All building materials have a range of economic viability. Steel tends to favor larger yacht sizes, because of costs and weight. A smaller yacht can't afford the weight penalty and remain within the shapes desired, for its expected performance envelop. Larger yachts require significant scantling increases with wood, forcing its costs and weight issues up. At some point a threshold is reached and one overtakes the other economically.
     

  15. Wynand N
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    Wynand N Retired Steelboatbuilder

    Old thread, but I just happened to browse the forum out of boredom, remember I'm retired from boating and saw this post.

    I knew Dudley when he was still living In South Africa and I built his designs and also commissioned him to design an in-house boat for my yard to produce, namely the Dix 38.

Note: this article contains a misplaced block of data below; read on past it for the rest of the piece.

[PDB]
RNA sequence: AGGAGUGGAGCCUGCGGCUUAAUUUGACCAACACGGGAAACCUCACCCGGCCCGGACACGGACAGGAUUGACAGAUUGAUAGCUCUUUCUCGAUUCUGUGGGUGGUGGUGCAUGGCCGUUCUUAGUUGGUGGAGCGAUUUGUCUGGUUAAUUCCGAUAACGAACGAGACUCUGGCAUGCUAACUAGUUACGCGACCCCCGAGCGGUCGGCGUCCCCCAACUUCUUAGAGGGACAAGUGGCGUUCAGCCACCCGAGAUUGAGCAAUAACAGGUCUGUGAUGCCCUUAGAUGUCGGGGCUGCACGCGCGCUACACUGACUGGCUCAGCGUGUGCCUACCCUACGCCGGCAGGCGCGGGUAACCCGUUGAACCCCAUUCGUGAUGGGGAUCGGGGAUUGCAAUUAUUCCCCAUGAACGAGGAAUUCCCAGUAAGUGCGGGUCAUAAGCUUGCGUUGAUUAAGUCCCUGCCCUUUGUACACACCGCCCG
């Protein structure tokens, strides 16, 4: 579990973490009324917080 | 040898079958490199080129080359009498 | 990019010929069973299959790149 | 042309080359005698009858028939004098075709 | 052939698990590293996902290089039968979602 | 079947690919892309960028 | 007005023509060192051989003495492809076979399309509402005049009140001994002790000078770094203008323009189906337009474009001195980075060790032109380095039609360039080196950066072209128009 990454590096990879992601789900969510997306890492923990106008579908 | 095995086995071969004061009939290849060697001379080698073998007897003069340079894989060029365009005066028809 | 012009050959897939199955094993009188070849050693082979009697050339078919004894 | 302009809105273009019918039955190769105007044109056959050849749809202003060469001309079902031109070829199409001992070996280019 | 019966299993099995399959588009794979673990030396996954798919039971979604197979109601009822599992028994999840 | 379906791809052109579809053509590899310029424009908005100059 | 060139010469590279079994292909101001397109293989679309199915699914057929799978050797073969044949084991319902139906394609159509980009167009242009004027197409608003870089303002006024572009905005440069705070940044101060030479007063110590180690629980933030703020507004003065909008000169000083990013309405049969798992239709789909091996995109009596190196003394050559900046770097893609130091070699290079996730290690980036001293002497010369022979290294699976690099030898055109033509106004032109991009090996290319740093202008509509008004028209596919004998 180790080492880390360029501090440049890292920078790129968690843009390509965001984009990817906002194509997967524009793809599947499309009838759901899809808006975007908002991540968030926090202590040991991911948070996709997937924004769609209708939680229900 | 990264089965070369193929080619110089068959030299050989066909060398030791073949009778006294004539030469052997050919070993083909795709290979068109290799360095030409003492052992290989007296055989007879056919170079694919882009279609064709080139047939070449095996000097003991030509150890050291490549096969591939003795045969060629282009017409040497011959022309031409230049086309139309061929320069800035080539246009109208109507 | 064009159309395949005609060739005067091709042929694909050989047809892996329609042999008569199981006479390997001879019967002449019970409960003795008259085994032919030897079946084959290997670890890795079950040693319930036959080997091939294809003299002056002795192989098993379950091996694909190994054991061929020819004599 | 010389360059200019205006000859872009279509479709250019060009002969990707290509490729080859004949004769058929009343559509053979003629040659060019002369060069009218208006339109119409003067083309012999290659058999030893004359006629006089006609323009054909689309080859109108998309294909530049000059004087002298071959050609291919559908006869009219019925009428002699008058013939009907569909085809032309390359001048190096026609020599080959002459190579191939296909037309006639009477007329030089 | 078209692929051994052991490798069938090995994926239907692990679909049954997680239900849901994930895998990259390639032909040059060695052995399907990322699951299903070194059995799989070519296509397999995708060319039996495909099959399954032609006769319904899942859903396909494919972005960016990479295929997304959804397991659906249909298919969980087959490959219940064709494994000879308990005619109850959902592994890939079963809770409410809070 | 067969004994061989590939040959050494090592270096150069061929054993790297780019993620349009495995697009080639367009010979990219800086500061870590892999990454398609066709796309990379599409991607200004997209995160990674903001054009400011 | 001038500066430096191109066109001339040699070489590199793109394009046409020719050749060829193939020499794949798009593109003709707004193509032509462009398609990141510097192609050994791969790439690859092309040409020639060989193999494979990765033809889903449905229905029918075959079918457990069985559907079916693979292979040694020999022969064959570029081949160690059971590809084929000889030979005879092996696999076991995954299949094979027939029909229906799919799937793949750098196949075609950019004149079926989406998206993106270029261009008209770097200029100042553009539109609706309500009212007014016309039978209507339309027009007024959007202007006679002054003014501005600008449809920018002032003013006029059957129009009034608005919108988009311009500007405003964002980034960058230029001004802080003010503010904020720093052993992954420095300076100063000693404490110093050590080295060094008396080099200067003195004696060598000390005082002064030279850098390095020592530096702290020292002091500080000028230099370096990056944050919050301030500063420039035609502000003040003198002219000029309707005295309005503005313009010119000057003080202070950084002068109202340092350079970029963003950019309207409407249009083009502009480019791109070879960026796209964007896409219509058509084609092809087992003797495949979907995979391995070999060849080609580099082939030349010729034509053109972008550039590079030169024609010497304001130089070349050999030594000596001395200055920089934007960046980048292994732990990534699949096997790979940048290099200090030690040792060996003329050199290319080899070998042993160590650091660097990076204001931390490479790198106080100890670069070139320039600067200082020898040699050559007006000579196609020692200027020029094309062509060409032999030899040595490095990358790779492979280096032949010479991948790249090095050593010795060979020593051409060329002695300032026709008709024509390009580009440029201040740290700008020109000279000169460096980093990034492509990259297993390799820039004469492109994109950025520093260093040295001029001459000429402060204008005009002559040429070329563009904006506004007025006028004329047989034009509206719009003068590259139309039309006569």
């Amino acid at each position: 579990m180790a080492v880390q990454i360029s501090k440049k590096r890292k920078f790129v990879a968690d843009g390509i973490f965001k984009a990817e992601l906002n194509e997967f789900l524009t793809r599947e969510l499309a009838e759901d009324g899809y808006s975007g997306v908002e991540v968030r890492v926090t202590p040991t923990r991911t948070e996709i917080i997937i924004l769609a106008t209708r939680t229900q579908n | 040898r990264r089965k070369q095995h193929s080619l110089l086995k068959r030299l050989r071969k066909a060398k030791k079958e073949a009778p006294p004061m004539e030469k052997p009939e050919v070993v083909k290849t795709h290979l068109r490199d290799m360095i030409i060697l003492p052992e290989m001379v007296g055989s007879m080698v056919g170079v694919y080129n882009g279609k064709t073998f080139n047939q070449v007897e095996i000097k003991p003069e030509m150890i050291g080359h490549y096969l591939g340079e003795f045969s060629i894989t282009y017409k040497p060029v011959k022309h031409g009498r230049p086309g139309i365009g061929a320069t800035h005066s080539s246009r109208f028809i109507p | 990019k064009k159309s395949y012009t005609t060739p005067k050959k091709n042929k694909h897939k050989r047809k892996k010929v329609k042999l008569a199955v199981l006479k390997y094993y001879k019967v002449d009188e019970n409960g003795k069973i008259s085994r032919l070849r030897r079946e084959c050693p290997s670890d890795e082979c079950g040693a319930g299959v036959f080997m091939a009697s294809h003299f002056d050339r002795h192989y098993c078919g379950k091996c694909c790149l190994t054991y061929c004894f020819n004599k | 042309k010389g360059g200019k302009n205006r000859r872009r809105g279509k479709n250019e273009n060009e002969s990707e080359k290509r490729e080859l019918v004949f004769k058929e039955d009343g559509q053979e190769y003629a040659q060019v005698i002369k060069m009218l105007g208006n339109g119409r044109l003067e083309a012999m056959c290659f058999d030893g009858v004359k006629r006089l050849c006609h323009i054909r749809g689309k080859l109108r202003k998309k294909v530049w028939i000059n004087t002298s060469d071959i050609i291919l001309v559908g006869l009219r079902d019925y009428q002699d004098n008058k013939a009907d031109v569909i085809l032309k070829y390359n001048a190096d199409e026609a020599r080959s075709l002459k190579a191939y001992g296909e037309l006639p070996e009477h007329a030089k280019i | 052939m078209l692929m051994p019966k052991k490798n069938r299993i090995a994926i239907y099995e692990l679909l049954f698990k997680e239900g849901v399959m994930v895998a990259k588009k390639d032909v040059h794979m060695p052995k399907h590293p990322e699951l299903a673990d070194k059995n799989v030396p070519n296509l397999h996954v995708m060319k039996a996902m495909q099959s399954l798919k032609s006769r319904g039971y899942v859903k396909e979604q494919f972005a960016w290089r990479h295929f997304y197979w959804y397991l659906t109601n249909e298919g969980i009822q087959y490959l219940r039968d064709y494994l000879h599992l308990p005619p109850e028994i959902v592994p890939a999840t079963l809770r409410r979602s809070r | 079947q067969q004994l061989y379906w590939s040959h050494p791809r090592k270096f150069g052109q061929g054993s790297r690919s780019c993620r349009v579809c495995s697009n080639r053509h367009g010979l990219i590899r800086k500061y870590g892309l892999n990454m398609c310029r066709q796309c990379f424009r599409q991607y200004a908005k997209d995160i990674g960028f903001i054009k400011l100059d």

The boat you referred to is probably his last boat built here before moving to the USA, named "Black Cat" which he used in racing, also did the Cape to Rio race with it and it was built from cold molded plywood to radius design. I had the privilege to see the boat under construction at the time.
    Due to the fact that Dix is a racer by heart, plywood would make a strong argument for weight and strength over any other material, especially in cold molded strip ply.

    Dix built this boat in his backyard in Houtbay and plywood made absolutely a lot of sense for keeping good neighbors compared to let say steel fabrication. But Dix also told me plywood is the best material to build a boat, period and also his personal favorite material hence "Black cat" (and his previous boat) built of plywood.
    This all happened in the early 1990's and maybe he has changed his mind about plywood but I strongly doubt it....